A specter is haunting strategic management these days—it is the specter of competencies. This is a book on strategy and competencies, the latter being a relatively new concept that can serve to enlighten and improve theory and application of strategic management. Many firms and managers today are forced to recognize that the way things used to be done is no longer adequate to the external and internal dynamics of organizations of today and tomorrow. Strategic management has always been about matching the internal knowledge and work of the organization to the external challenges posed by its environment, as Peter Drucker pointed out almost 50 years ago (Drucker, 1958). However, today external dynamics are much greater than 50 years ago—at least it seems as if we live in a very turbulent age. Furthermore, internally, new kinds of employees demand new forms of management and work to achieve personal satisfaction from work. So the challenges are there for those of us who research, teach, and/or practice strategic management. Recently the notion of core competencies and competencies has emerged as a means of explaining competitive advantage and its creation much better than we used to.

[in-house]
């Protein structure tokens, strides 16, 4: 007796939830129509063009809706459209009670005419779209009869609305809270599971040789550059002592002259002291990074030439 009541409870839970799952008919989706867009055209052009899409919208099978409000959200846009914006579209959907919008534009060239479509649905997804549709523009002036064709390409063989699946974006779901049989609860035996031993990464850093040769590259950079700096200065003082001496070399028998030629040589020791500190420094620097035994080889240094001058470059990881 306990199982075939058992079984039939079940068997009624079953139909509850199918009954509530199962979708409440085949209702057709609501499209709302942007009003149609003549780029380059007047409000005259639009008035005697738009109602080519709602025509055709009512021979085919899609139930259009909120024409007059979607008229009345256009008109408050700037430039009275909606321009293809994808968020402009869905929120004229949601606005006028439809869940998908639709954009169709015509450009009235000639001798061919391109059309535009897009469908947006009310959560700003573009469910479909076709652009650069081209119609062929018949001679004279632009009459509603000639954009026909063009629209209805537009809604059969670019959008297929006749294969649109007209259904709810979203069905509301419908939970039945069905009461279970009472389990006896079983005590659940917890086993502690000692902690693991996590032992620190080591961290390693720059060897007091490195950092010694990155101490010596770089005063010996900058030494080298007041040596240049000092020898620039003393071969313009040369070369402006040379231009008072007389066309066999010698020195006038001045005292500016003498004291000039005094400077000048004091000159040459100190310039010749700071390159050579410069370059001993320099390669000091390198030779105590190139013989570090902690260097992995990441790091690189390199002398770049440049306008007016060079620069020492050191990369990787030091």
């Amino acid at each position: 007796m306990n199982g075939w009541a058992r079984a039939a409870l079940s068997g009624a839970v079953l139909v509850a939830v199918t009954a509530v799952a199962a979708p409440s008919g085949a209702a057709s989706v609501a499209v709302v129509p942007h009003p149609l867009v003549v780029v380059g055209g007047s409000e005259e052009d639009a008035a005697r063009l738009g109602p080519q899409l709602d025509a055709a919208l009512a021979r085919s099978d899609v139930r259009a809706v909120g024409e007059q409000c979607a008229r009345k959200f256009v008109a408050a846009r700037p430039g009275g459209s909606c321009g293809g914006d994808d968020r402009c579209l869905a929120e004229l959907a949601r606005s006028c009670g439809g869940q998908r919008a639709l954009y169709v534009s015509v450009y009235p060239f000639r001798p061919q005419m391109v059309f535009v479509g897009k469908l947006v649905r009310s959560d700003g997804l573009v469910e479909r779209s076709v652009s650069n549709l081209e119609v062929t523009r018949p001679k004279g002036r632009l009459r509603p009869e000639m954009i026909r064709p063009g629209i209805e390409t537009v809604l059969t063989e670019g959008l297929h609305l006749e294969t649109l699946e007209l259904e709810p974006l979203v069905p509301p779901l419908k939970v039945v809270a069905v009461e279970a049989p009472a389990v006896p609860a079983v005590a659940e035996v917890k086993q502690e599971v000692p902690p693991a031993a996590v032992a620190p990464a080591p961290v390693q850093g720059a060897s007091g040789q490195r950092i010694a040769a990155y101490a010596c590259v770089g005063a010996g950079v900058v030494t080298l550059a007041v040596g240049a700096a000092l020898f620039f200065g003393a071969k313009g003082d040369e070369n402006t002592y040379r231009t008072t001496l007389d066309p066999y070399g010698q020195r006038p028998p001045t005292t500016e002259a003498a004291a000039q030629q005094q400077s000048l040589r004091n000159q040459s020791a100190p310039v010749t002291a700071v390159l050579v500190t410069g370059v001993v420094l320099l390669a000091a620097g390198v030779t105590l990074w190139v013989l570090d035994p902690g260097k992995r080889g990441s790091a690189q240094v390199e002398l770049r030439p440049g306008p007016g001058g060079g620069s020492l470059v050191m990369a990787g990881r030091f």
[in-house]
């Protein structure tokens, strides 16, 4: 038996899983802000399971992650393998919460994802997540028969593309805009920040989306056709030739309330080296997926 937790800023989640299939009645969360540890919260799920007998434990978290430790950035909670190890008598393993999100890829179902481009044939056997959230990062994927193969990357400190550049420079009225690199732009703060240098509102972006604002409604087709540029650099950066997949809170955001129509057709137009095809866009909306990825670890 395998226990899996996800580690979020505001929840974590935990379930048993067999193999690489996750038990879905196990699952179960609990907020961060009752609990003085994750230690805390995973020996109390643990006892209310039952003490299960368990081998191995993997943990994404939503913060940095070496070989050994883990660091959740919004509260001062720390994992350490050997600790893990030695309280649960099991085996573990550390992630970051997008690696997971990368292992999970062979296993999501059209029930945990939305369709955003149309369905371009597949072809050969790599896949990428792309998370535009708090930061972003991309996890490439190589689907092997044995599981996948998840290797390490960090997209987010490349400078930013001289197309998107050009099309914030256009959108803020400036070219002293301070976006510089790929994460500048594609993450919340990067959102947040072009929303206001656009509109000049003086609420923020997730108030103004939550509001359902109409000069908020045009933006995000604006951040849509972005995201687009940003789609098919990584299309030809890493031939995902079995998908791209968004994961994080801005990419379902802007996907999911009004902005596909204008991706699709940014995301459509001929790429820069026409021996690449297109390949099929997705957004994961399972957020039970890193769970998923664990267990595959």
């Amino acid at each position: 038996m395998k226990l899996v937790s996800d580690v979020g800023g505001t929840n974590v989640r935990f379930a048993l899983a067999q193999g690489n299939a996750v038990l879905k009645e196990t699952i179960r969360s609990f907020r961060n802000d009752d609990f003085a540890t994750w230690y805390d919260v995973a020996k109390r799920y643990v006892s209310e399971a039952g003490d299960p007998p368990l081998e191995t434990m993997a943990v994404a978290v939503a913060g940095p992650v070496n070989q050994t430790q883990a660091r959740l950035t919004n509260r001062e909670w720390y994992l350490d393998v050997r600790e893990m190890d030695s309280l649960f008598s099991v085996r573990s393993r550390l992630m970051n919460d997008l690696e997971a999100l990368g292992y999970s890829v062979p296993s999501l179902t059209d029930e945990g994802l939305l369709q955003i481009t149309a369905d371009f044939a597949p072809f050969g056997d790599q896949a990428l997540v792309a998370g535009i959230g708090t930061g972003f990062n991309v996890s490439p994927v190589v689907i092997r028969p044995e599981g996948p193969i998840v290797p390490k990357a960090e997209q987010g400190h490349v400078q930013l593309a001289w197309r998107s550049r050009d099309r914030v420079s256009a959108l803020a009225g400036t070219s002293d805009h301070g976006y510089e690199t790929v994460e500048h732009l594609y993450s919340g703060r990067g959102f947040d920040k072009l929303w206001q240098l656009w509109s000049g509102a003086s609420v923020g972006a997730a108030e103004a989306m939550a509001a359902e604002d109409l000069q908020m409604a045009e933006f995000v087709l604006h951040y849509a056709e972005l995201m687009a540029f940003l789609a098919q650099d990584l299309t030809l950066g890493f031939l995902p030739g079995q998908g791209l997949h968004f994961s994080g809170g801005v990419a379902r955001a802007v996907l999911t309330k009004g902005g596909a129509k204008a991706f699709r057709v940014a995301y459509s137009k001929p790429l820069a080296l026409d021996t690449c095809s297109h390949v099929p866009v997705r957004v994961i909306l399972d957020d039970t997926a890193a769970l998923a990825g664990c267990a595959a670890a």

The basis of this book is that we can use the notion of competencies to explain why some firms are more competitive than other firms with greater precision and relevance than we could before. That, of course, is one great advantage, but it is not quite enough for managers who want to create competitive advantage ahead of their competitors. Luckily, by adding a structural viewpoint to the current body of theory on competencies, we are actually able to help managers in the latter respect. We can, so to speak, open up competencies and see how they are